Antibodies directed against desmoglein result in acantholysis, loss of epithelial cell cohesion, and the condition Pemphigus Vulgaris. It is treated with glucocorticoids.
Pemphigus vulgaris often demonstrates as extensive flaccid blisters. Pressure applied to these blisters leads to separation of the epidermis.
Blisters appear on the skin and are easily ruptured. Skin and oral mucosa: Erosions of the oral mucosa in addition to skin blisters distinguish Pemphigus Vulgaris from Bullous Pemphigoid which does not have oral involvement.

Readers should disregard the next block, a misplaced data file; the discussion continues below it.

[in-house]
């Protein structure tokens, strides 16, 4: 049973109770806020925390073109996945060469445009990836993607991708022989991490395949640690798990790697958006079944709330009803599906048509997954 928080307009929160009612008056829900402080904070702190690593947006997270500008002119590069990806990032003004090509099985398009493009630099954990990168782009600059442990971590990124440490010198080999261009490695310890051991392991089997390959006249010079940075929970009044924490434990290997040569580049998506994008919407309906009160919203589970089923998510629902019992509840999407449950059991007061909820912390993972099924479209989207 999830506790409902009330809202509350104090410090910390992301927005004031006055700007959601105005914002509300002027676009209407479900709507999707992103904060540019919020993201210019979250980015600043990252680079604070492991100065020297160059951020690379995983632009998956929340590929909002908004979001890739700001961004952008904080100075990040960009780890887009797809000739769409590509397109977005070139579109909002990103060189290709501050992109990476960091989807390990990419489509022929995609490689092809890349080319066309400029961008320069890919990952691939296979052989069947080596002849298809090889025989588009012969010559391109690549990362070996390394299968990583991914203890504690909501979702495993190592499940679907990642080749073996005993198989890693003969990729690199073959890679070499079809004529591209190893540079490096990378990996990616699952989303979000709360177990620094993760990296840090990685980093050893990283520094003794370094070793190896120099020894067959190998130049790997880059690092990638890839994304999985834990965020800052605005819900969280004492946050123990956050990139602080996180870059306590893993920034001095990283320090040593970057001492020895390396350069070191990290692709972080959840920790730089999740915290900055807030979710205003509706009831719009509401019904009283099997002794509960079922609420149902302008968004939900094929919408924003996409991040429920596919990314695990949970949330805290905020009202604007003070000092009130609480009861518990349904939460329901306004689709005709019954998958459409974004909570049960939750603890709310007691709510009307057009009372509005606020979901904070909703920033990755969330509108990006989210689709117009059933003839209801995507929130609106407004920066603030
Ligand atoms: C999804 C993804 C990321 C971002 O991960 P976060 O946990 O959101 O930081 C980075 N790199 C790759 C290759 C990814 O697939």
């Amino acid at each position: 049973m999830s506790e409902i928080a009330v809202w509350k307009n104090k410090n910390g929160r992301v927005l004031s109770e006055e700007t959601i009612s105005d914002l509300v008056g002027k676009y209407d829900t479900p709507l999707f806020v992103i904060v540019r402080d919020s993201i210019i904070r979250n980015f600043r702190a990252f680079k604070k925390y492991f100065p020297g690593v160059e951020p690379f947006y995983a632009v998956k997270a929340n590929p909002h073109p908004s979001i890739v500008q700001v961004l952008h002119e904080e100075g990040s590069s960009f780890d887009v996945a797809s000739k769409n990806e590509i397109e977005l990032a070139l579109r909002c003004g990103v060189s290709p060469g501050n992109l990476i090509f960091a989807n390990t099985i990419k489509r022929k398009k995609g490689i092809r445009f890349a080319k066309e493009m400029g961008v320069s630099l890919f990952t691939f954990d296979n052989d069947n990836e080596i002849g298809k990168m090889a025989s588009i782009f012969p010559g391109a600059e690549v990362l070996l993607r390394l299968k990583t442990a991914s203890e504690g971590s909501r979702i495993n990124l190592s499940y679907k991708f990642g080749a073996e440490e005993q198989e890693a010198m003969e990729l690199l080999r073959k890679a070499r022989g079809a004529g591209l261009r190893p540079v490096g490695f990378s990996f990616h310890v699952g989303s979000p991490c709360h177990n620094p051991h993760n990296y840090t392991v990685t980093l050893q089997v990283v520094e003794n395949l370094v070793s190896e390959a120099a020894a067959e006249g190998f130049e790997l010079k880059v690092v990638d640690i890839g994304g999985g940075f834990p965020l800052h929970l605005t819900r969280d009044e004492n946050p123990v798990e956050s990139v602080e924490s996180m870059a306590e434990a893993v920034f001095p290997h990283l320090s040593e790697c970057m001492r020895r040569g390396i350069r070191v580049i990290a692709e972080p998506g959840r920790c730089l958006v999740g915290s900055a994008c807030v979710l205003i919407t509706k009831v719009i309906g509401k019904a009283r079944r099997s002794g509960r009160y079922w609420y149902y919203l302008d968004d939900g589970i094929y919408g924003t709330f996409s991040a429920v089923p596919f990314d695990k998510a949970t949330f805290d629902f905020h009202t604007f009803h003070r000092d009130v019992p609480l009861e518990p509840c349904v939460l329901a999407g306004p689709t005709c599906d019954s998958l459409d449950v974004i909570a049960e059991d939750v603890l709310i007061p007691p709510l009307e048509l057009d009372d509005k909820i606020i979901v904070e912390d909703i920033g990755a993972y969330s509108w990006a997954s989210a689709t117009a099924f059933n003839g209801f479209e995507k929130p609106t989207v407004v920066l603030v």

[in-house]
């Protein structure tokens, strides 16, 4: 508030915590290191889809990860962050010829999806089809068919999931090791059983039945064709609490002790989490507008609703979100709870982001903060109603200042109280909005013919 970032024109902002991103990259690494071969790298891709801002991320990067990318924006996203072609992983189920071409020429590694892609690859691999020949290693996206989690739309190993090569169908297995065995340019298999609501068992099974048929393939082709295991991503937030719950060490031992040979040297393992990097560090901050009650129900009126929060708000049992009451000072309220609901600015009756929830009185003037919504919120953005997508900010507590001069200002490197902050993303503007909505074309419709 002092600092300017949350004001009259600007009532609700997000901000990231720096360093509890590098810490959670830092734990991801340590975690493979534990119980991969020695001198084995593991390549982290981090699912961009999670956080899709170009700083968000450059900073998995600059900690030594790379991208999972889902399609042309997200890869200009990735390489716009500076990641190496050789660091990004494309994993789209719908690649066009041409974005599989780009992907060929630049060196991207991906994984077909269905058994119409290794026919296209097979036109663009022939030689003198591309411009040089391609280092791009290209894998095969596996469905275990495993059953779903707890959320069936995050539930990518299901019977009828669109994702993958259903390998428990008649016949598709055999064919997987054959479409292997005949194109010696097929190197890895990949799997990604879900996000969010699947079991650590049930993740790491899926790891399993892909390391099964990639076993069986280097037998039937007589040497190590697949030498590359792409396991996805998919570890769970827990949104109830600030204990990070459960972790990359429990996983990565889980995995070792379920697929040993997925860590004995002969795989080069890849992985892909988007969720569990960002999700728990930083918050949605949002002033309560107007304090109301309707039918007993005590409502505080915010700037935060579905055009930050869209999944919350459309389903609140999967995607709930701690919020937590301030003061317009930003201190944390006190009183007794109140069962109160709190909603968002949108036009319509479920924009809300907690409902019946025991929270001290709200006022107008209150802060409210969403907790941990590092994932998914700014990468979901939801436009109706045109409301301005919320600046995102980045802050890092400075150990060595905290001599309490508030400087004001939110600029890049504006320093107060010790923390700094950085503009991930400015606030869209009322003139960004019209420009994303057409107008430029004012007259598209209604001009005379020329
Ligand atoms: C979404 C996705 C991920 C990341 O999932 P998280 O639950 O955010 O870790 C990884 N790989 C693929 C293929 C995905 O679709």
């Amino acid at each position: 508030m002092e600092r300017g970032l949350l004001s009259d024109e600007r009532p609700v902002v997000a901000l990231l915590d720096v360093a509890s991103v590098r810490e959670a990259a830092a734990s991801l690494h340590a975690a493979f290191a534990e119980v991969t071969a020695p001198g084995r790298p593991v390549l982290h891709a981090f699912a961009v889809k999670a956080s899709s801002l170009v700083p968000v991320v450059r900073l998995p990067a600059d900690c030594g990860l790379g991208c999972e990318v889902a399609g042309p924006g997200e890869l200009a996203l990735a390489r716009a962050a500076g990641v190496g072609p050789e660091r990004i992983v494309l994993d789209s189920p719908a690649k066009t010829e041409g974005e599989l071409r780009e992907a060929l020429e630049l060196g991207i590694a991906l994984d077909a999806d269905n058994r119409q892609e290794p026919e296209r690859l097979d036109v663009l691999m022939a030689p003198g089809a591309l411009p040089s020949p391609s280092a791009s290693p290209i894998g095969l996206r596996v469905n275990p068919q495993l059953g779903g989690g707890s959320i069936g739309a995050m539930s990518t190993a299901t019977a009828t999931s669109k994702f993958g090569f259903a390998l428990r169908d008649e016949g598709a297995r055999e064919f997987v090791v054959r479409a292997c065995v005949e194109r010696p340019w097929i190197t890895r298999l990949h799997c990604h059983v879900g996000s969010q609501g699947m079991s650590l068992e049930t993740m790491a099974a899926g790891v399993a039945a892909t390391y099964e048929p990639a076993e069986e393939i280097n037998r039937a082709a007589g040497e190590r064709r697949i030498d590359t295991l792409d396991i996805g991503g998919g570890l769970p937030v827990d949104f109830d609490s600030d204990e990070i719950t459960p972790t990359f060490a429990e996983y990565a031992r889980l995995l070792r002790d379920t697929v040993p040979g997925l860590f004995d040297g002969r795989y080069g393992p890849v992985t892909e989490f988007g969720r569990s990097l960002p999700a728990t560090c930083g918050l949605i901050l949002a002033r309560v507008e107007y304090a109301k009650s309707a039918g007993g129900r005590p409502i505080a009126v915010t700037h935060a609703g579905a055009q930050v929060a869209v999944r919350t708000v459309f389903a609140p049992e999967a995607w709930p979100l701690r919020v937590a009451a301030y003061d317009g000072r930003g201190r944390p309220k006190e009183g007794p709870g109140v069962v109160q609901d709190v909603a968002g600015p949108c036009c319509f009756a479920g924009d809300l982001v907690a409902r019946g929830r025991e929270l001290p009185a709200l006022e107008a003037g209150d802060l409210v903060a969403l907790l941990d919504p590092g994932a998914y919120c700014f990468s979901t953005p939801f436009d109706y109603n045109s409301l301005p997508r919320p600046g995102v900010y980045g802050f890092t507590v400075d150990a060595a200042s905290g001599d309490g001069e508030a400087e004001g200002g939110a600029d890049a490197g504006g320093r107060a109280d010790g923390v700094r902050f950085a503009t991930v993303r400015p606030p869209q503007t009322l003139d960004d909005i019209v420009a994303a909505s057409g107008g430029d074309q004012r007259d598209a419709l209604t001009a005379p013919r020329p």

Nikolsky's sign is positive when slight rubbing of the skin results in exfoliation of the outermost layer, forming a blister within minutes. This does not occur in Bullous Pemphigoid.
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